Psychodynamic Theories. These theories stress the resultant anger present when early dependency needs are frustrated (see Fenichel, 1945). Dependency needs can be unmet or frustrated in several ways. A child may experience actual or perceived parental rejection through autocratic and rigid parenting, experience the loss of a parent (especially mother) at an early age through death or divorce, or experience abusive or neglectful parenting (see Abuse and Neglect). Whatever the cause, intense feelings of loss and anger can result. At early ages children are not consciously aware of anger. If partial awareness is experienced, there still remains the problem of directing anger in a nondestructive manner. The frustration over unmet needs cannot be directed at the object of the anger but rather is directed to the inward or introjected image of that person. This is because the lost love object is either no longer available or is too threatening a figure. This introjected image is a part of the self in analytical terms, but it has yet to be adequately assimilated into the life of the individual. Consequently a loss or stressful experience in later life may reactivate the anger and cause a kind of delayed grief. The accompanying self-criticism and guilt (i.e., “anger is bad”) are often expressed through symptoms of depression.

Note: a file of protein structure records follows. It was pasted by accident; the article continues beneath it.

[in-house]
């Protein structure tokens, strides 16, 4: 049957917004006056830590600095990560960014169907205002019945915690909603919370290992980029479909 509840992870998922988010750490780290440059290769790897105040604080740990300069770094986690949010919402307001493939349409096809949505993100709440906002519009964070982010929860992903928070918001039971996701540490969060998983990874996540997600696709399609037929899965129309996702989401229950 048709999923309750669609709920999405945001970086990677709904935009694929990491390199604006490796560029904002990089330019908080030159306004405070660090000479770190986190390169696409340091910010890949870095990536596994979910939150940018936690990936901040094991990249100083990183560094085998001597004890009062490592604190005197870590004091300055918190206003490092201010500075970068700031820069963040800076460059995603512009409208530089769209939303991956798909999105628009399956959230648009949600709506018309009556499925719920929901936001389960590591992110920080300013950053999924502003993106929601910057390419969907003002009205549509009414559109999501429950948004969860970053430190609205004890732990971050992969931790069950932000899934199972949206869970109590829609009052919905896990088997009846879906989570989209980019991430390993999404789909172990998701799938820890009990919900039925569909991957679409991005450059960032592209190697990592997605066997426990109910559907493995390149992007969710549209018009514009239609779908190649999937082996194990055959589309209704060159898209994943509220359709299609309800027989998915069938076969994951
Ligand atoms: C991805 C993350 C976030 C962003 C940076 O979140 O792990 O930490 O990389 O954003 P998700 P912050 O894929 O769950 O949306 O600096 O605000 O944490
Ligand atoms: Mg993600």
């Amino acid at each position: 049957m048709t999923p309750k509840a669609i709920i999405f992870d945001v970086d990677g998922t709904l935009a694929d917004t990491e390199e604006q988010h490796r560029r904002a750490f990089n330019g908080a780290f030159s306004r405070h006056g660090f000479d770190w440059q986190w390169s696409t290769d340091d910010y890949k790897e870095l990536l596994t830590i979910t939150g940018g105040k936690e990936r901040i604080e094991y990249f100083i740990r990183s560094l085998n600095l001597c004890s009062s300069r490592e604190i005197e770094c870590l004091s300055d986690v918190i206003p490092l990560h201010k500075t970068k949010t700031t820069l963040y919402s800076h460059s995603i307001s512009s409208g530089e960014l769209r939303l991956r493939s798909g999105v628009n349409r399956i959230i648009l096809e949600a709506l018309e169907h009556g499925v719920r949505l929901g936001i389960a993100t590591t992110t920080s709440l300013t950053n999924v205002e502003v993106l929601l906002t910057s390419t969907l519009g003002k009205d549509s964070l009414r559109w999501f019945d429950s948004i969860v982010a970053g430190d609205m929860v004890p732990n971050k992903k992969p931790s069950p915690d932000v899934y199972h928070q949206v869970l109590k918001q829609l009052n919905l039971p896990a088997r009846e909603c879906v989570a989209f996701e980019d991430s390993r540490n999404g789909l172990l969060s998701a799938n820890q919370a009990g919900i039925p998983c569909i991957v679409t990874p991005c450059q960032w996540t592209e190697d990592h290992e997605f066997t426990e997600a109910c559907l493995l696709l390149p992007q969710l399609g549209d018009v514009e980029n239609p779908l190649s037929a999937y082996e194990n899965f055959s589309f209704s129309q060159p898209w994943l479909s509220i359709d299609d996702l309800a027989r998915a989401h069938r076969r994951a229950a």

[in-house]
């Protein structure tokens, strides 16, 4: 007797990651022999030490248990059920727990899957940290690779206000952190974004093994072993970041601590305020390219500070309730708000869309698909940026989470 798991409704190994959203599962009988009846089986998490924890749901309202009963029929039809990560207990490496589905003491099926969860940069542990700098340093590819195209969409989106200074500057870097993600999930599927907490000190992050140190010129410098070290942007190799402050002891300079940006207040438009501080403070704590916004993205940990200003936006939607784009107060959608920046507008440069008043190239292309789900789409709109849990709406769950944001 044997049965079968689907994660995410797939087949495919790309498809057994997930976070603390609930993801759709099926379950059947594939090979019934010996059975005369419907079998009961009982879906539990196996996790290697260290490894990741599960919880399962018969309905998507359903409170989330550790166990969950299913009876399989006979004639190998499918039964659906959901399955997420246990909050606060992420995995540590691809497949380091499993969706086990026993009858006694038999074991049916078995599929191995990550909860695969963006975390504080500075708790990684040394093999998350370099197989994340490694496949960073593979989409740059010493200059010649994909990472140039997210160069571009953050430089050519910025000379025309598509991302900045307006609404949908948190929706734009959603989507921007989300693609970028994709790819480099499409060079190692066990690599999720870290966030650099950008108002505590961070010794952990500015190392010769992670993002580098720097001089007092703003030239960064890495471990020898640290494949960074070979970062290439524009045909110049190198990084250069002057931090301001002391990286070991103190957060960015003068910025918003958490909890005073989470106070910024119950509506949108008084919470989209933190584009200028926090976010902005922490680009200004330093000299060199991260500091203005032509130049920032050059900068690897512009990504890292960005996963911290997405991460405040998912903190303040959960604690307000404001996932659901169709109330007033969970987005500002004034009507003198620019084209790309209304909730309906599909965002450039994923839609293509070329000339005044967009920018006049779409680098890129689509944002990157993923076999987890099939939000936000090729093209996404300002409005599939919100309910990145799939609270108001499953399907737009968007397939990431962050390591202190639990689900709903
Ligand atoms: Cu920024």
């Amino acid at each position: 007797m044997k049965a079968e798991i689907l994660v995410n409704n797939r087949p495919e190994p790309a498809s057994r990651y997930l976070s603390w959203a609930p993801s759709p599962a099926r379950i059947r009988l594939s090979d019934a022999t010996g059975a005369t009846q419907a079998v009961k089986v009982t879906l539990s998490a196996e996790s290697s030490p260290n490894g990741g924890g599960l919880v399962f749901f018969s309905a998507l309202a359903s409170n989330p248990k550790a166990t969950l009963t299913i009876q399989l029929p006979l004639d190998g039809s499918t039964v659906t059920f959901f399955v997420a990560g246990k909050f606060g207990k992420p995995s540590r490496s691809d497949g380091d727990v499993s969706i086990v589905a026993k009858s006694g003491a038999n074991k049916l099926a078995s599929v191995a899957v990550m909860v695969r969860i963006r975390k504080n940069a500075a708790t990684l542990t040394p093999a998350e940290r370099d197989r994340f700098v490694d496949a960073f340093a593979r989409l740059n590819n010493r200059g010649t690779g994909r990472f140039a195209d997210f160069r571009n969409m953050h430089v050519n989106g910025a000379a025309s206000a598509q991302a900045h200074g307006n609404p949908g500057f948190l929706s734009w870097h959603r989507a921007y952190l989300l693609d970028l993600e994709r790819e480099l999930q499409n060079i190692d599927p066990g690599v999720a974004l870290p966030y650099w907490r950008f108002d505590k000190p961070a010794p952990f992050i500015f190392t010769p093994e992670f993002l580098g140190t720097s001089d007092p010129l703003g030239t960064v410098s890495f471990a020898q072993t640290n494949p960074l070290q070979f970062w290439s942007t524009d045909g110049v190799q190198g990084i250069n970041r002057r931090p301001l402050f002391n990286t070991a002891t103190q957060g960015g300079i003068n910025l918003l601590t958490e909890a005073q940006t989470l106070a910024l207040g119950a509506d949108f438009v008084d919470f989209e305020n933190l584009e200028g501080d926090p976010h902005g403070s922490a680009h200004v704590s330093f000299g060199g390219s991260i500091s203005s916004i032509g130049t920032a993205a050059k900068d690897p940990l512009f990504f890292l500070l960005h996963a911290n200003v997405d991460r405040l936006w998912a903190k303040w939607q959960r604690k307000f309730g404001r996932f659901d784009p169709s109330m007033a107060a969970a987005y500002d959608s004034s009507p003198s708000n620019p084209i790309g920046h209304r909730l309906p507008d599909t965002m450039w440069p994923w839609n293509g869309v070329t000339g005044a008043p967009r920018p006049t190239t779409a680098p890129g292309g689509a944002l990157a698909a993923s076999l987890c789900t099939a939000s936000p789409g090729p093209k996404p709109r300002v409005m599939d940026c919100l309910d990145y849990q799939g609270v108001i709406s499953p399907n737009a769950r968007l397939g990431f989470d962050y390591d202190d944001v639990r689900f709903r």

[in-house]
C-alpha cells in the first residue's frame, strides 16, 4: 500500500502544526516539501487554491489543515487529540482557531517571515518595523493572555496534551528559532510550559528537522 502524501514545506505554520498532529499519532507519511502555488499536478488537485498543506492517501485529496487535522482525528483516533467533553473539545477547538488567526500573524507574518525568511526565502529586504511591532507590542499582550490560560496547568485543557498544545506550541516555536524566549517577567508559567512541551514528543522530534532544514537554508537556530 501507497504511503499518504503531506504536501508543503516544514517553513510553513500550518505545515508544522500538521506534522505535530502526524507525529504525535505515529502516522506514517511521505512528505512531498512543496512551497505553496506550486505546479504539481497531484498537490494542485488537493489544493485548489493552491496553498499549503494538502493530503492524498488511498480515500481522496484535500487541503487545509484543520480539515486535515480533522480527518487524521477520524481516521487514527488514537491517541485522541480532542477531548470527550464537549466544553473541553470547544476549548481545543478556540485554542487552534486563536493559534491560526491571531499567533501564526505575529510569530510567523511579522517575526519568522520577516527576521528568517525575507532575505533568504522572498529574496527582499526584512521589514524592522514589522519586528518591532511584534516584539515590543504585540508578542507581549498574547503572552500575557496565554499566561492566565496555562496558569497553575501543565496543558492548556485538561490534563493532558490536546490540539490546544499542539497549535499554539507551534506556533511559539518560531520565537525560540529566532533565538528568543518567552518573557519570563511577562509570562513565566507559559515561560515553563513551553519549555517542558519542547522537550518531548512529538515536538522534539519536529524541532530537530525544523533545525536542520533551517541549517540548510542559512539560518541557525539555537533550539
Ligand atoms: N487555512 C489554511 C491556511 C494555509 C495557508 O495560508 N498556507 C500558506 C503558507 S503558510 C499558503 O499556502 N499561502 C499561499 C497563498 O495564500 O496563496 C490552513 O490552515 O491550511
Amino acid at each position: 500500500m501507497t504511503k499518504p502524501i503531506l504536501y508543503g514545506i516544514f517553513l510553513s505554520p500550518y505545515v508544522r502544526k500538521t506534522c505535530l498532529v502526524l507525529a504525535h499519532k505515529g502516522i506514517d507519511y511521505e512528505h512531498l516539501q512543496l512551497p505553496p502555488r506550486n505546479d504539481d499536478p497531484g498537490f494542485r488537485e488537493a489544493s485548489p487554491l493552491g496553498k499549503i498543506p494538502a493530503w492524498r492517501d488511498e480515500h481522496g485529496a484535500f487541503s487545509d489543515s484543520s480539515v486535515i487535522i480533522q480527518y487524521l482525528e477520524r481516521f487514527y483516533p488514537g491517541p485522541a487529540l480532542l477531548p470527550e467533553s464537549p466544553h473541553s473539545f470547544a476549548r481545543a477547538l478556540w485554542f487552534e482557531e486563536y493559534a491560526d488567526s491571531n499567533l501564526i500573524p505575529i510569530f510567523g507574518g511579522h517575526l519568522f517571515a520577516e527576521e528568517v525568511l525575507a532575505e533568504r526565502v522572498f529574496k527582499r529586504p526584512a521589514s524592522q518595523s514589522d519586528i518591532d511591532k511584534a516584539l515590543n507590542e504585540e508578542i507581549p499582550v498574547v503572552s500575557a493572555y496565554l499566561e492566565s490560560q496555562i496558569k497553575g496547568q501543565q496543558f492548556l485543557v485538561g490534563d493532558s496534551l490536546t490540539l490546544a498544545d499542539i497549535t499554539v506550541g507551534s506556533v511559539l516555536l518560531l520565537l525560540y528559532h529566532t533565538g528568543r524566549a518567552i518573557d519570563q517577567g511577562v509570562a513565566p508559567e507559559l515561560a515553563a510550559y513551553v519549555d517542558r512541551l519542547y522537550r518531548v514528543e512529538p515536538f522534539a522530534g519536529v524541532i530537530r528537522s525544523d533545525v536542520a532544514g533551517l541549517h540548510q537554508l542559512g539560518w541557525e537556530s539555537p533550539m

Fenichel (1945) also noted that dependency plays a major role in a psychodynamic understanding of depression. Depressive individuals are very dependent, showing a desire to passively meet needs and to react violently when such needs are frustrated. Depressive individuals interact with others in clinging or helpless ways that induce others to take care of them. This childlike dependency or helpless and hopeless pattern that follows the loss of a loved one or object is a postulate in most psychological theories of depression. Consequently psychodynamic treatment for depression will include an exploration of past events to discover unresolved painful experiences and the resultant anger that appears to be related to depressive symptoms.